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Hoffmann, R. A wiki for the life sciences where authorship matters. Nature Genetics (2008)
 
 
 

Vitamin A status in acute exacerbations of cystic fibrosis.

Vitamin A is an essential nutrient for epithelial cell maintenance and repair, and it is known that infectious stresses may depress plasma vitamin A concentrations. Patients with cystic fibrosis are at risk for vitamin A deficiency because of fat malabsorption as well as for the inflammatory stresses of pulmonary exacerbations of their underlying disease. We therefore hypothesized that acute pulmonary exacerbations of CF would depress plasma retinol concentrations, and that these concentrations would return to baseline values when clinical symptoms improved. We prospectively studied 35 CF patients (mean age: 24.2 y) consecutively admitted with pulmonary exacerbations. Plasma retinol, vitamin E, retinol binding protein ( RBP), and C-reactive protein (CRP) concentrations were measured on hospital admission and discharge. Dietary intake was measured by using a semiquantitative food-frequency questionnaire. Regression analysis was used to identify significant clinical and laboratory correlates of retinol concentrations. On admission, mean (+/- SD) concentrations of plasma retinol were 1.14 +/- 0.5 mumol/L compared with 1.70 +/- 0.6 mumol/L on discharge (P = 0.0001). Of 35 subjects, 8 (22.9%) had plasma retinol concentrations considered to be in the deficient range (< 0.70 mumol/L). Concurrently, mean concentrations of plasma RBP increased during hospital admission (from 1.46 to 2.24 mumol/L, P = 0.003), and the mean CRP concentration declined (from 25.7 to 9.8 mg/L, P = 0.002). Significant positive correlations were found between plasma retinol concentrations at admission and age, weight, body mass index, triceps-skinfold-thickness percentile, midupper arm circumference percentile, plasma vitamin E, and RBP concentration, thus suggesting that better-nourished patients had more optimal vitamin A status. At admission, plasma retinol concentrations were negatively correlated with maximum body temperature and CRP concentrations, which indicated that the body's acute-phase response was associated with the depression in retinol concentrations. We conclude that plasma retinol concentrations are depressed in acute pulmonary exacerbations of cystic fibrosis, and that concentrations considered to be in the deficient range are common. Vitamin A metabolism during acute inflammatory stress deserves further study.[1]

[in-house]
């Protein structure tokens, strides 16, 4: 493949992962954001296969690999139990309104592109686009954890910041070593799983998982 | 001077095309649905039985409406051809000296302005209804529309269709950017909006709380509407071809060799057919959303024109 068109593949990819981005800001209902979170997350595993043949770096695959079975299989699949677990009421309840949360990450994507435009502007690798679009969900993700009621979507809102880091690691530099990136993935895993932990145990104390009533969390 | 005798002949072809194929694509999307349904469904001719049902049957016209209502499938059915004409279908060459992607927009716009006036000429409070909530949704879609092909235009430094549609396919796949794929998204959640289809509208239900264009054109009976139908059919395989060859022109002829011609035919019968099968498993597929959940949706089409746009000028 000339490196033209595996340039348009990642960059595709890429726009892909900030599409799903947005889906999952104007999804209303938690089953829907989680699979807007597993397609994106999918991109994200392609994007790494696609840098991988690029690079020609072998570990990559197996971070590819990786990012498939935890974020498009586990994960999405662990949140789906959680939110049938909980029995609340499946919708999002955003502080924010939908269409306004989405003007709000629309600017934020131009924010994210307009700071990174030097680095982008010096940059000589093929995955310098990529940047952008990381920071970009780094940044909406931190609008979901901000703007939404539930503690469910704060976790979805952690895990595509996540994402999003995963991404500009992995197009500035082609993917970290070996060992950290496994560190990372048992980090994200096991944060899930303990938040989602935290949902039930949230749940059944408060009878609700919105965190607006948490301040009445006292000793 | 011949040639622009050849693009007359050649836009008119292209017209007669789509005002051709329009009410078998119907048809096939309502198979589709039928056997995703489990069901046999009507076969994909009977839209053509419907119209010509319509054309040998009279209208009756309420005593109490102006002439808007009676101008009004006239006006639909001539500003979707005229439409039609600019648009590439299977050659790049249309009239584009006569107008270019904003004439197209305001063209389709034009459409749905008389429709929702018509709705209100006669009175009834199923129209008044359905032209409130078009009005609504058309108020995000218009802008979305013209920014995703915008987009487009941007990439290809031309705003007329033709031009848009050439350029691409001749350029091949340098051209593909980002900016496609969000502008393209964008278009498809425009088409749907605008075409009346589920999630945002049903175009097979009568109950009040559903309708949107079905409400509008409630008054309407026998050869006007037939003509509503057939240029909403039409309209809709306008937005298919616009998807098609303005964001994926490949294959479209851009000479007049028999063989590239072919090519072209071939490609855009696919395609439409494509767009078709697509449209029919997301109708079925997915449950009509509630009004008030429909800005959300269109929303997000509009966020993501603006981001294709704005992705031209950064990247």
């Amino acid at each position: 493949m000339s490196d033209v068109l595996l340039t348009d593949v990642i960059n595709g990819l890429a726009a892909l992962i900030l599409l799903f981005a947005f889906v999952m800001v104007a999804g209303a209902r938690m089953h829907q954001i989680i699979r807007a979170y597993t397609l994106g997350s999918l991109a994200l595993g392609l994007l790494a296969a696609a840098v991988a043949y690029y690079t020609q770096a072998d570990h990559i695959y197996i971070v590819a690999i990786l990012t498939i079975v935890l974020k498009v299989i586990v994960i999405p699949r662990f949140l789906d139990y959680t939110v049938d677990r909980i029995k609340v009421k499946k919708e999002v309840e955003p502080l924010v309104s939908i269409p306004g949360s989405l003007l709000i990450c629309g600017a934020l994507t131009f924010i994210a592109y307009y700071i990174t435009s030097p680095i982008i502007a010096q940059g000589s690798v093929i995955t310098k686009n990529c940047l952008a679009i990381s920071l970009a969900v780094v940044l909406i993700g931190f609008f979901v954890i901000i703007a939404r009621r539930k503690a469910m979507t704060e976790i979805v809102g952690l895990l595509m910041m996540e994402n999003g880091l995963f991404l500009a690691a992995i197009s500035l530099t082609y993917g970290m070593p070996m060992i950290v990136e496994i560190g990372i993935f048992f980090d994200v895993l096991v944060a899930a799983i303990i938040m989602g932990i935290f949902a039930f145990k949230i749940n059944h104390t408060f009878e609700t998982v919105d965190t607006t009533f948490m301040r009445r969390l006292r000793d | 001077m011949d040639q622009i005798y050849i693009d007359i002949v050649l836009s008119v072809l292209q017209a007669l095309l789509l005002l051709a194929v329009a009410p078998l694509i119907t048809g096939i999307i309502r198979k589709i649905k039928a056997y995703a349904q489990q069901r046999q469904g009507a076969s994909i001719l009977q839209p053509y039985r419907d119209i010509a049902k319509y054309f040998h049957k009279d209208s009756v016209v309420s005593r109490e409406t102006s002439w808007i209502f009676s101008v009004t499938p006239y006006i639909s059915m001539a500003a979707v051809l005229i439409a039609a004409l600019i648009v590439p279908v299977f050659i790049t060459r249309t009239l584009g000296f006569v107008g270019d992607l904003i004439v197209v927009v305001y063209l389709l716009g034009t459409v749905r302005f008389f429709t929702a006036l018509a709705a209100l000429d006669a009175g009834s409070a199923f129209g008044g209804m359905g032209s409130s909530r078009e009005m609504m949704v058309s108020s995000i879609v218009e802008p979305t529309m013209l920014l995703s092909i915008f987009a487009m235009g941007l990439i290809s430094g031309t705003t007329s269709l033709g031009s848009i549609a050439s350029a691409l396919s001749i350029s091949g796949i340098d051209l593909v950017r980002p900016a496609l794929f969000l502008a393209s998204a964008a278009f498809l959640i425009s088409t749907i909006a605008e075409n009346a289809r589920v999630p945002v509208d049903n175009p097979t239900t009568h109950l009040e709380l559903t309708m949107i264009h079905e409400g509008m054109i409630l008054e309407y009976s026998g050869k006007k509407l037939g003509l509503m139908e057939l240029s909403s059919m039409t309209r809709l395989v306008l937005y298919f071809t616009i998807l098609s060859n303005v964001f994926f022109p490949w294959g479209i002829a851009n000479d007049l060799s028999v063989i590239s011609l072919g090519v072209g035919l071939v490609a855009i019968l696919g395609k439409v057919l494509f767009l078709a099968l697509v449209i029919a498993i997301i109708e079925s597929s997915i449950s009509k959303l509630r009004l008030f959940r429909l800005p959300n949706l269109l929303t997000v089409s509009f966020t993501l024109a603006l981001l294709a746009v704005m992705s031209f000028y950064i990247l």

References

  1. Vitamin A status in acute exacerbations of cystic fibrosis. Duggan, C., Colin, A.A., Agil, A., Higgins, L., Rifai, N. Am. J. Clin. Nutr. (1996) [Pubmed]
 
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